She needed a good crop for fall months. “I was looking for something to extend our farm’s flower season, which normally ends in mid-October, and also something to supply late-blooming focal flowers to add to my fall arrangements. When I discovered the amazing options in the chrysanthemum family, I knew I had hit the jackpot,” says Benzakein.
But don’t mistake her flowers for your run-of-the-mill garden mums—the kinds that show up each September in garden centers and big-box stores with their mounds of tight little buds in white, gold, lilac, or rust. She’s enamored with varieties of chrysanthemums that lend themselves to surprise, varieties so elegant and aesthetically unusual that they beg a closer look. A few favorites are named ‘Wind Dancer,’ ‘William Florentine,’ ‘Kyoji,’ and ‘Mary Anne.’ Benzakein discovered them after learning how diverse the forms could be. “The varieties that we’re growing for cut flowers can be several feet tall,” she says. “They have this rainbow of color, and then there’s the shapes—the fluted petals, the big quilly ones, the spiders. No one would guess that they’re chrysanthemums. Floral designers are going crazy for them.”
Katherine Anderson of Marigold and Mint and the London Plane in Seattle is a big fan. “I have actually always loved chrysanthemums,” she says. “I first encountered some of the awesome varieties at the Volunteer Park Conservatory in Seattle where they are on display during late autumn. It’s just an added bonus that Erin grows them and I am able to purchase such a variety for my two shops. I love their muted colors, which seem to signal the fade from fall toward winter. For me, they mark the end of a long, abundant growing season here in the Northwest.”
Benzakein harvests a wide array of mum varieties for her fall arrangements.
Benzakein harvests a wide array of mum varieties for her fall arrangements.
Chrysanthemums are in the Asteraceae family and have a concentric head that is comprised of tiny individual petals, resembling a sun surrounded by rays. Think of asteroids and then imagine watching a spray of twinkling fireworks traveling in reverse: an orb of shooting stars homing back to a central point. For the chrysanthemum (which, in fact, did inspire a certain firework design) that central point is Asia—specifically China as early as the 15th century BC and then Japan in the 8th century AD. We catch glimpses of this exotic past in brush paintings from the Song dynasty, Chinese export porcelain, and Japanese haiku. In China, the chrysanthemum has long been revered as a medicinal plant (the floral tea is a pick-me-up and tonic), and the flower is considered one of the Four Noble Ones—or Four Gentlemen—in art, a symbol of autumn and longevity, along with orchids for spring, bamboo for summer, and plum blossoms for winter. In Japan, the chrysanthemum is a badge of honor, where a citizen’s highest level of decoration is the Supreme Order of the Chrysanthemum.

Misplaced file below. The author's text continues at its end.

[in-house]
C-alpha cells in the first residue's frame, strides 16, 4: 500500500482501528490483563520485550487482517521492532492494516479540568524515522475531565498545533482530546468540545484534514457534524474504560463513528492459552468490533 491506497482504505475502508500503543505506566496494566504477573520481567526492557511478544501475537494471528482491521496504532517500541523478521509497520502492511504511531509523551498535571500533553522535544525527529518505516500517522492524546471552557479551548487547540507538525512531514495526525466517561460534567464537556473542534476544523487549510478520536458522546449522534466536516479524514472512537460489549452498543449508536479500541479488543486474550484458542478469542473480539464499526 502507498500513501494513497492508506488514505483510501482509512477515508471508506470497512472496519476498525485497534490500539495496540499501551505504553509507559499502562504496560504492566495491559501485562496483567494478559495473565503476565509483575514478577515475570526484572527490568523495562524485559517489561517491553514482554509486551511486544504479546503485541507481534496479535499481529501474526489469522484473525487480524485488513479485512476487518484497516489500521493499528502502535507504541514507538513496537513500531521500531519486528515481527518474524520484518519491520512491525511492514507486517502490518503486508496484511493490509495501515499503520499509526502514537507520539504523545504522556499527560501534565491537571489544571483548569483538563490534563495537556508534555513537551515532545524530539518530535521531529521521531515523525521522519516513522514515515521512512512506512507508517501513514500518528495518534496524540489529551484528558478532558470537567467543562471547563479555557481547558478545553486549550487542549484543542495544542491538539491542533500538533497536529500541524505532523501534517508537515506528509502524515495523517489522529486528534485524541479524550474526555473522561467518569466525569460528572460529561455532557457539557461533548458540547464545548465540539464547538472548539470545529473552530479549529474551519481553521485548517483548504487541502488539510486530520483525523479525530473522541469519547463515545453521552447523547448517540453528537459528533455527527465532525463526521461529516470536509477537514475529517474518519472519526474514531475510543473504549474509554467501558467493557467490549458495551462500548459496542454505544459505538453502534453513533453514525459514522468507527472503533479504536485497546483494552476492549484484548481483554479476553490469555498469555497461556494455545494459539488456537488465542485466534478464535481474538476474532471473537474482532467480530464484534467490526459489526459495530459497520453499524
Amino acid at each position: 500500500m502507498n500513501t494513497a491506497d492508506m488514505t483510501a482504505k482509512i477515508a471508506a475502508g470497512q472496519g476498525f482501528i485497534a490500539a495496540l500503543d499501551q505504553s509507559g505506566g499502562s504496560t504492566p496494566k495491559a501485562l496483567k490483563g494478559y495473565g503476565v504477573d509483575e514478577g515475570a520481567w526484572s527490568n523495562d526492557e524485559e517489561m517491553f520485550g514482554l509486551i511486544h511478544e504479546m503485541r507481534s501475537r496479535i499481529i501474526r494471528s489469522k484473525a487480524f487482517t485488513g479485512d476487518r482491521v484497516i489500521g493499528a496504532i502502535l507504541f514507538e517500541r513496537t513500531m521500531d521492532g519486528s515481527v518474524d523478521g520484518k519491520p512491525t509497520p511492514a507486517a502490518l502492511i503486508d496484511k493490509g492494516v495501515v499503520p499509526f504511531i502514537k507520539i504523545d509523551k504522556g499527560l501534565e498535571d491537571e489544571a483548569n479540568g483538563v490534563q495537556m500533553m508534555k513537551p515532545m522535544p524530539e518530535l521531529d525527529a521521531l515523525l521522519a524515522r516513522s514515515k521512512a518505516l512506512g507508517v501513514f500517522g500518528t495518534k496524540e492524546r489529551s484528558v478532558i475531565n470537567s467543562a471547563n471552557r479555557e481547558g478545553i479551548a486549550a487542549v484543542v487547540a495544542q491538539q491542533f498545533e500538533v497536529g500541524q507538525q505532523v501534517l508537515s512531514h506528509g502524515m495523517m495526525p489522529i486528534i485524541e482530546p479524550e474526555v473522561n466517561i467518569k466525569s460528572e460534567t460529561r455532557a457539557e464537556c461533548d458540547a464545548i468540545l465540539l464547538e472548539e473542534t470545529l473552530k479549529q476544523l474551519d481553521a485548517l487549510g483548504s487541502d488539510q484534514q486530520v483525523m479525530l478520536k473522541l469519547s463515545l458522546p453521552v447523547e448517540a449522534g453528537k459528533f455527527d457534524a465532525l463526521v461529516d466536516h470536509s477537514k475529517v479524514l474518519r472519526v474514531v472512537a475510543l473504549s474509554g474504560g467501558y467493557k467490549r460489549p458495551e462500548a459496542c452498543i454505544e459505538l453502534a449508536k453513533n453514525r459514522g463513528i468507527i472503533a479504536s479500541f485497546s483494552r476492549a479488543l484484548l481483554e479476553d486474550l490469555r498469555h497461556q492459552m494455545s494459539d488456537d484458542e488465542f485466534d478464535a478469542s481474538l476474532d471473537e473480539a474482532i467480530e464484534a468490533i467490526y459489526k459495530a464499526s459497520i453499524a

Though the flower didn’t venture to American shores until the early 19th century, it has ultimately garnered a devoted group of enthusiasts who grow them for competition and even for elaborate displays that showcase the art of horticulture, such as Longwood Gardens’ annual Chrysanthemum Festival, during which the floral form is cultivated into mind-boggling shapes. This is serious art. But perhaps the flower’s more common association has been as the go-to for homecoming corsages or as fillers for fall container gardening. From high to low, the chrysanthemum is nothing if not versatile.
However, it’s the old cultivars that are drumming up interest from a new generation of floral designers. Benzakein attributes their renewed popularity to several factors: “First, mums are late flowering and coincide perfectly with the fall holidays,” she says. “Second, they are incredibly easy to grow and are a fun addition to any garden, large or small. Lastly, this plant family offers so many different flower types, forms, and colors, so they are a flower arranger’s dream.”
When everything else in the garden is retreating from summer, choruses of mums are perky harbingers of fall. “They mix so beautifully with other ingredients the season has to offer, such as grasses, changing leaves, fruit and berries on the branch, and vines,” says Benzakein. “Mums allow me to continue making abundant, seasonal arrangements all the way through the end of autumn, which has been a total luxury.” With hardy chrysanthemums, the fall show will go on—and the display just keeps getting more interesting.